PCI at a Retail Chain

PCI at an E-Commerce Site



Chapter 9 Logging Events and Monitoring the Cardholder Data Environment

PCI Requirements Covered

Why Logging and Monitoring in PCI DSS?

Logging and Monitoring in Depth

PCI Relevance of Logs

Logging in PCI Requirement 10

Monitoring Data and Log Security Issues

Logging and Monitoring in PCI – All Other Requirements

Tools for Logging in PCI

Log Management Tools

Other Monitoring Tools

Intrusion Detection and Prevention

Integrity Monitoring

Common Mistakes and Pitfalls

Case Study

The Case of the Risky Risk-Based Approach

The Case of Tweaking to Comply



Chapter 10 Managing a PCI DSS Project to Achieve Compliance

Justifying a Business Case for Compliance

Figuring Out If You Need to Comply

Compliance Overlap

The Level of Validation

W hat Is the Cost for Noncompliance?

Bringing the Key Players to the Table

Obtaining Corporate Sponsorship

Forming Your Compliance Team

Getting Results Fast

Notes from the Front Line

Budgeting Time and Resources

Setting Expectations

Establishing Goals and Milestones

Having Status Meetings

Educating Staff

Training Your Compliance Team

Training the Company on Compliance

Setting Up the Corporate Compliance Training Program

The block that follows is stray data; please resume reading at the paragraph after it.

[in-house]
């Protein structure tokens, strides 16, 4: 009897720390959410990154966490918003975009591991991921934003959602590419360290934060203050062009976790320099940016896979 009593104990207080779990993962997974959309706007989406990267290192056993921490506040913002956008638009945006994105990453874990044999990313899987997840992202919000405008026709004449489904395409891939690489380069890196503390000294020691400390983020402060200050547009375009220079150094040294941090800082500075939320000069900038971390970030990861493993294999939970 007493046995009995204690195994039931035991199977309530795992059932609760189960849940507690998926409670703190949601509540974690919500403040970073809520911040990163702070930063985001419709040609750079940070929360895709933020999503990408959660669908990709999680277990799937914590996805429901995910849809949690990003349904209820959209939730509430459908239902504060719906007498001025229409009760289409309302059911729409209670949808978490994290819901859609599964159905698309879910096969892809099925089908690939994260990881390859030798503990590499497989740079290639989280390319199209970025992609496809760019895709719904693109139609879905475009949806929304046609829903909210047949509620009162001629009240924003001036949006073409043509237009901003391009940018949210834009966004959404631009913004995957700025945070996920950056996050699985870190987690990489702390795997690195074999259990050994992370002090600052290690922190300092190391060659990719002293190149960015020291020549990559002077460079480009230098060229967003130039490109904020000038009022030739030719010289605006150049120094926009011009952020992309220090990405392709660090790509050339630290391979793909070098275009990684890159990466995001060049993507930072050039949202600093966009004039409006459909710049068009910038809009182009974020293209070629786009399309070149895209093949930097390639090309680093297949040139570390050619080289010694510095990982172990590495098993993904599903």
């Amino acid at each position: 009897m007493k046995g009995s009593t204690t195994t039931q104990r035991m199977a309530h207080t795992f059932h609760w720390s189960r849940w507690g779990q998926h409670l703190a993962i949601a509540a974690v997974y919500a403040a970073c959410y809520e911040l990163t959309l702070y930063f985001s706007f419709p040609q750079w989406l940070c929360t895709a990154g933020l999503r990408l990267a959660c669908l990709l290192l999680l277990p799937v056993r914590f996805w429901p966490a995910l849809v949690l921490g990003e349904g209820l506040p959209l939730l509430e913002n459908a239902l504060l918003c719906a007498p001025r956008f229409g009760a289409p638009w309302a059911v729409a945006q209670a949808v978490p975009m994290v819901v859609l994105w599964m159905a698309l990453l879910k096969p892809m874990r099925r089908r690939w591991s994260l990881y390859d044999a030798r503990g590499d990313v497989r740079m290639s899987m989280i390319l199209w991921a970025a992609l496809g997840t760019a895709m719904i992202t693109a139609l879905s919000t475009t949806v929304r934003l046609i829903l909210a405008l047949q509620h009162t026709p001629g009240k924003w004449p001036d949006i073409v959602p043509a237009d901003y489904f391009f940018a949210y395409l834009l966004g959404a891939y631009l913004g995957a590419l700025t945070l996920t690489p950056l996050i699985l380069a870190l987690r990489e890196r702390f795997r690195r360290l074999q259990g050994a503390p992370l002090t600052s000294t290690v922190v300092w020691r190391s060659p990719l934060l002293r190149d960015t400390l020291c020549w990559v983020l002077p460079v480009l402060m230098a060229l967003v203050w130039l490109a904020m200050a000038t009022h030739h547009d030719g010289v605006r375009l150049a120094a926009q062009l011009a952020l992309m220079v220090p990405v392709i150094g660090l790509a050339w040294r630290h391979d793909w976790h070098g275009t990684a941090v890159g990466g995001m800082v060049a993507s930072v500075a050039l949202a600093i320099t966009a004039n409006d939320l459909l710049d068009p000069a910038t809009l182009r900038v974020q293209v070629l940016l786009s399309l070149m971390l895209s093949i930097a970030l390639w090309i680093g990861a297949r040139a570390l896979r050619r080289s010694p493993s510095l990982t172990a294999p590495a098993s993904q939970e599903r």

Project Quickstart Guide

The Steps

PCI SSC New Prioritized Approach



Chapter 11 Don’t Fear the Assessor

Remember, Assessors Are There to Help

Balancing Remediation Needs


Dealing With Assessors’ Mistakes

Planning for Remediation

Fun Ways to Use Common Vulnerability Scoring System

Planning for Reassessing


Chapter 12 The Art of Compensating Control

What Is a Compensating Control?

Where Are Compensating Controls in PCI DSS?

What a Compensating Control Is Not

Funny Controls You Didn’t Design

How to Create a Good Compensating Control


Chapter 13 You’re Compliant, Now What?

Security Is a Process, Not an Event

Plan for Periodic Review and Training

PCI Requirements with Periodic Maintenance

Build and Maintain a Secure Network

Protect Cardholder Data

Maintain a Vulnerability Management Program

Implement Strong Access Control Measures

Regularly Monitor and Test Networks

Maintain an Information Security Policy

PCI Self-Assessment

Case Study

The Case of the Compliant Company


Chapter 14 PCI and Other Laws, Mandates, and Frameworks

PCI and State Data Breach Notification Laws

Origins of State Data Breach Notification Laws

Commonalities Among State Data Breach Laws

How Does It Compare to PCI?

Final Thoughts on State Laws

PCI and the ISO27000 Series

PCI and Sarbanes–Oxley (SOX)

Regulation Matrix

How Do You Leverage Your Efforts for PCI DSS?



Chapter 15 Myths and Misconceptions of PCI DSS

Myth #1 PCI Doesn’t Apply

Myth #2 PCI Is Confusing

Myth #3 PCI DSS Is Too Onerous

Myth #4 Breaches Prove PCI DSS Irrelevant

Myth #5 PCI Is All We Need for Security

Myth #6 PCI DSS Is Really Easy

Myth #7 My Tool Is PCI Compliant

Myth #8 PCI Is Toothless

Case Study

The Case of the Cardless Merchant





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About the Author

Anton Chuvakin